Launching a chemical reaction to cosmetics
Every day, we smear and spritz ourselves without a second thought. Eyes get rimmed in kohl liner, lips slicked in gloss. A dab of cologne on the neck, a dollop of body lotion on elbows and hands.
We do this without so much as a glance at the ingredients listed on the backs of bottles and tubes. Even if we did, who could make sense of the jumble of unpronounceable words branded in tiny print?
But one advocacy group has made that its mission, taking a hard look at the chemicals companies use in their cosmetic products and campaigning for tighter restrictions on ingredients they contend pose significant health concerns.
“Cosmetics are probably the least-regulated products in the realm of the [U.S. Food and Drug Administration],” says Stacy Malkan, a spokeswoman for Campaign for Safe Cosmetics, a coalition of environmental, health and consumer groups, launched about three years ago.
“We’re really getting doused with a lot of different chemicals -- hundreds of thousands of exposures to chemicals -- throughout the day.”
Of particular concern to the campaign are additives called phthalates, found in everyday products made of plastic and vinyl and used in cosmetics to make colors and fragrances last longer.
The group points to animal studies that suggest a link between high exposure levels to the chemical and incidents of cancer, birth defects and reproductive problems. But the cosmetics industry points to the same research and brands it as inconclusive, even sensationalist, saying there is not sufficient evidence that phthalate exposure -- especially the small traces found in beauty products -- poses a risk to humans.
An FDA spokeswoman says the agency agrees there is no compelling reason to ban the use of the chemicals, but that it continues to monitor new research.
But one of the coalition’s main concerns is what it sees as the FDA’s lack of muscle in regulating the $35-billion cosmetics industry.
Although the agency does have regulatory authority over health and beauty products, cosmetics -- unlike the food and drug products under FDA jurisdiction -- are not subject to agency approval before they hit store shelves. Some ingredients are restricted, but generally the cosmetics companies are responsible for ensuring the safety of their products.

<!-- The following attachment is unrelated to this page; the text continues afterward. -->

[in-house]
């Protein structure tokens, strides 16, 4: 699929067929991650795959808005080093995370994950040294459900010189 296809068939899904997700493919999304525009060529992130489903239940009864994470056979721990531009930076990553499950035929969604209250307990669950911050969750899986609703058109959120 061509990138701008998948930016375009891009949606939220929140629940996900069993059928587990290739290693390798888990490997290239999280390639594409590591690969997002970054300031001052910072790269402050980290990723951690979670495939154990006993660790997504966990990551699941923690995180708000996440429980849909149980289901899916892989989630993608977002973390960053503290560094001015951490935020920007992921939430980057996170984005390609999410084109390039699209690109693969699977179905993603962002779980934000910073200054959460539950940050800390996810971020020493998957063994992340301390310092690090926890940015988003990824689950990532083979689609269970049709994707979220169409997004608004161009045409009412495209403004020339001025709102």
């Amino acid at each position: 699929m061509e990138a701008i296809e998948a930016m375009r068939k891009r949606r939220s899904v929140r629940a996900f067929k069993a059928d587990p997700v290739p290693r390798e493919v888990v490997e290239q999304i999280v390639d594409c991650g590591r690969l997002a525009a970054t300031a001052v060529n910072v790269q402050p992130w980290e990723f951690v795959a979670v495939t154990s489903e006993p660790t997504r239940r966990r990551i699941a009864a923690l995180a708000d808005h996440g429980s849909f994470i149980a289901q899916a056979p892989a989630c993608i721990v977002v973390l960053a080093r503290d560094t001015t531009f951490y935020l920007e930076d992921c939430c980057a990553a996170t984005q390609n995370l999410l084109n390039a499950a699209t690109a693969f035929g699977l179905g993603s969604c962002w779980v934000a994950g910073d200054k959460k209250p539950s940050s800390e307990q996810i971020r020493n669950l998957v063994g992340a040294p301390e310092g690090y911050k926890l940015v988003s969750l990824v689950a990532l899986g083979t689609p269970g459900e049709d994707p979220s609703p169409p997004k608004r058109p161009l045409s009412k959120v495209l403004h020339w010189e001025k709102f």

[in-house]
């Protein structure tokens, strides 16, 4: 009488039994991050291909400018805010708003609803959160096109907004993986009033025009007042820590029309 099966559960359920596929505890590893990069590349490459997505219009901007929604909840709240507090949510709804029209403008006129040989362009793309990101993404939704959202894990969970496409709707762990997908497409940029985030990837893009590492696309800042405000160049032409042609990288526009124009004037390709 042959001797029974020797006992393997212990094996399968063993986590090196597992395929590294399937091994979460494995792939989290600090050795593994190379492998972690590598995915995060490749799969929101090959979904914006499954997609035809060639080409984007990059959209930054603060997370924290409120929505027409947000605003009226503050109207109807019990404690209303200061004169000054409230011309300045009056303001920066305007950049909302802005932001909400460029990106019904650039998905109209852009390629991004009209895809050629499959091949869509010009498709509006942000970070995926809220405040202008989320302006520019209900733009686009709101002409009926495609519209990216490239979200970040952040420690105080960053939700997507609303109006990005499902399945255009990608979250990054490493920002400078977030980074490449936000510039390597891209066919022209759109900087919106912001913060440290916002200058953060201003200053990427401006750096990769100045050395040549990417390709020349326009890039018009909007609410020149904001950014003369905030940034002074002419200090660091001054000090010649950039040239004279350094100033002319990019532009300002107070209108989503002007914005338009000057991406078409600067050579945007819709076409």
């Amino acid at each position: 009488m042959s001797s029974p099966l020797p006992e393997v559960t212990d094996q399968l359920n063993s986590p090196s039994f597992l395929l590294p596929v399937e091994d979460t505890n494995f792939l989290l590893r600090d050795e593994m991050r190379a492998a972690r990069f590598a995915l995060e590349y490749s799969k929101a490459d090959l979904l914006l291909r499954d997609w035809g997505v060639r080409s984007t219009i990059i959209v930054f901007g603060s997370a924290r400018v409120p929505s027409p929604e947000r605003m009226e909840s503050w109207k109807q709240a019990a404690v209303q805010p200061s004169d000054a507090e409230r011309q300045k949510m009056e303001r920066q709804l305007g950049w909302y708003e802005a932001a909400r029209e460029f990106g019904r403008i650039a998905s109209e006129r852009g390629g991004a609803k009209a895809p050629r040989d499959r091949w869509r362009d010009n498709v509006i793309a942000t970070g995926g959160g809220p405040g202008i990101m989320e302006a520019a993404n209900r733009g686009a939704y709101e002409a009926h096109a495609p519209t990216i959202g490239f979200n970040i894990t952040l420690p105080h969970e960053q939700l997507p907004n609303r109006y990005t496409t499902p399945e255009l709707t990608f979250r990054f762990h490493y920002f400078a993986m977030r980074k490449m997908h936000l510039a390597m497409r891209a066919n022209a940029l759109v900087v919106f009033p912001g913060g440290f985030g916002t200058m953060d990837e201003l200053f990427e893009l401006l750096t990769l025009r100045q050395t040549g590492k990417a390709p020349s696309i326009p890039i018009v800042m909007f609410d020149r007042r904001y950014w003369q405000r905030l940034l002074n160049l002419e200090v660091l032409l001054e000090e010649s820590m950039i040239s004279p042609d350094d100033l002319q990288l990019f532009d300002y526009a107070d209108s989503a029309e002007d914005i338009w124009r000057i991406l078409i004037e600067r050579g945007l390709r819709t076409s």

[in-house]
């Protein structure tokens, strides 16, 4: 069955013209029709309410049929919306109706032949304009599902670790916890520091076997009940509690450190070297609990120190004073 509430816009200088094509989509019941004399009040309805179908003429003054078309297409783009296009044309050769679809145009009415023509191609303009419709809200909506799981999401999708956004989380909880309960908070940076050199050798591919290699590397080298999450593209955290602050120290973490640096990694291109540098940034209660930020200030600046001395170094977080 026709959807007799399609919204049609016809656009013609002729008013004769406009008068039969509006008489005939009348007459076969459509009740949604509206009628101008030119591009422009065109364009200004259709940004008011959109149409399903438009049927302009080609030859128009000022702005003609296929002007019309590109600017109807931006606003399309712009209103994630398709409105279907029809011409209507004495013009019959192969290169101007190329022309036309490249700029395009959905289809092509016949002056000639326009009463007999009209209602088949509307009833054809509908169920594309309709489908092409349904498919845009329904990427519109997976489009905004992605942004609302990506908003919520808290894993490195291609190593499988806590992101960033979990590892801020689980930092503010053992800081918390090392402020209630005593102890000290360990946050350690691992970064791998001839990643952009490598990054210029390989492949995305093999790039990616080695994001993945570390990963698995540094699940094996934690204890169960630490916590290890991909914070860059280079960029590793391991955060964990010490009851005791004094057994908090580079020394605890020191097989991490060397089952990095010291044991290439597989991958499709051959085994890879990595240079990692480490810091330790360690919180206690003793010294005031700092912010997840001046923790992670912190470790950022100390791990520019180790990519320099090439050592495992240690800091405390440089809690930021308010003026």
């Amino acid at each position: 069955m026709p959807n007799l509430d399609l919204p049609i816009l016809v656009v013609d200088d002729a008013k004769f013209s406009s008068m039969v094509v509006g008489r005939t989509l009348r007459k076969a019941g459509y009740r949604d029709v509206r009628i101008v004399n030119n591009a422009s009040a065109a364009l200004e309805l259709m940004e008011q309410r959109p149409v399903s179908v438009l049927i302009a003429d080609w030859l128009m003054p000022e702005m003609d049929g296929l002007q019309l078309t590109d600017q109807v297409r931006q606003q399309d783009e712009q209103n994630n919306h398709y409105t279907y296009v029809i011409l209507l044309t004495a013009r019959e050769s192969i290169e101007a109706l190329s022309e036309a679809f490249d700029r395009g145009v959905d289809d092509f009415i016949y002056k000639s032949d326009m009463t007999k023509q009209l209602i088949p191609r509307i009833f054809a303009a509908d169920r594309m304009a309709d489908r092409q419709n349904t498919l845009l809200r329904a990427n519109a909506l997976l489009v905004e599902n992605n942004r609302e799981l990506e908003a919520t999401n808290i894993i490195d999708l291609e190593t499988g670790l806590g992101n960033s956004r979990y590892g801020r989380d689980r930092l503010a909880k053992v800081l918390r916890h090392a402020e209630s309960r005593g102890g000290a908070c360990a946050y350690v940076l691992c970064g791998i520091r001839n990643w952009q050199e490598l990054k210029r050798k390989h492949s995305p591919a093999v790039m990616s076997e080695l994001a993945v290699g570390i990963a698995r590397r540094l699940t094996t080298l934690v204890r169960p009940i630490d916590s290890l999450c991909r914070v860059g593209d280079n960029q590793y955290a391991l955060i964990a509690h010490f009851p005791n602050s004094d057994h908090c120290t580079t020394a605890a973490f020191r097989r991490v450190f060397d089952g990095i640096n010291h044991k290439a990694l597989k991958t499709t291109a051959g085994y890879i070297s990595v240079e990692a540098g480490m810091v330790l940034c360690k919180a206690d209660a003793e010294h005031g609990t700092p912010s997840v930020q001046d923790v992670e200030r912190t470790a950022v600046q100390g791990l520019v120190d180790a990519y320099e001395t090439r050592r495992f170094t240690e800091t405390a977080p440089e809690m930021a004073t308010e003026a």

“So it’s the fox guarding the henhouse,” Malkan says. “They say cosmetics manufacturers have to provide safe products, but there’s no definition of safe.”
Concern over the chemical was enough for the European Union to ban the use of two phthalates in health and beauty products last year. After first removing the chemicals from their overseas products to comply with the ruling, most major cosmetics companies eventually agreed to eliminate them from their U.S. products.
But the cosmetics safety campaign wants the FDA to do more. They’ve asked cosmetics manufacturers to sign its Compact for Safe Cosmetics, pledging to meet EU standards and exceed it by banning a menu of other ingredients the group deems worrisome. The campaign took out a full-page ad in USA Today in September urging consumers to tell Avon, L’Oreal and Procter & Gamble to join the compact.
More than 200 manufacturers have made the commitment so far, but those signatories are largely from smaller, organic companies that make up a small share of the booming industry.
Larger manufacturers, such as Estee Lauder and Revlon, say they stand by the safety of their products. They say they hold to EU standards and don’t see sufficient scientific cause to go further.
“Consumers can remain confident about using their cosmetics given their oversight by the FDA, the extensive research on their safety and long history of safety use,” reads a statement released earlier this year by the Cosmetic, Toiletry, and Fragrance Assn., a trade group representing about 600 companies. It calls a recent study that linked phthalate exposure to reproductive defects in male babies “sensational ... completely speculative and scientifically unwarranted.”
Health and environmental groups have decided to take their fight to the state level.
In California, the Safe Cosmetics Act of 2005 was signed into law by Gov. Arnold Schwarzenegger. The first state law to regulate chemicals in cosmetics, the act requires manufacturers to disclose to the state any product ingredient that is on state or federal lists of chemicals linked to cancer or birth defects.
And in Massachusetts, the legislature is considering a bill on chemical safety that would require all companies, including cosmetics manufacturers, to eliminate the use of 10 chemicals deemed toxic and replace them with safer alternatives.
At the very least, Malkan urges consumers to educate themselves about the products they apply daily to their skin.
“I think we need to become political citizens,” she says, “to demand some change from our government, ask our elected officials about where they stand on the issue of chemicals and cosmetics and safety.”
To learn more about the ingredients in your health and beauty products, visit www.safecosmetics.org and click on the link for Skin Deep.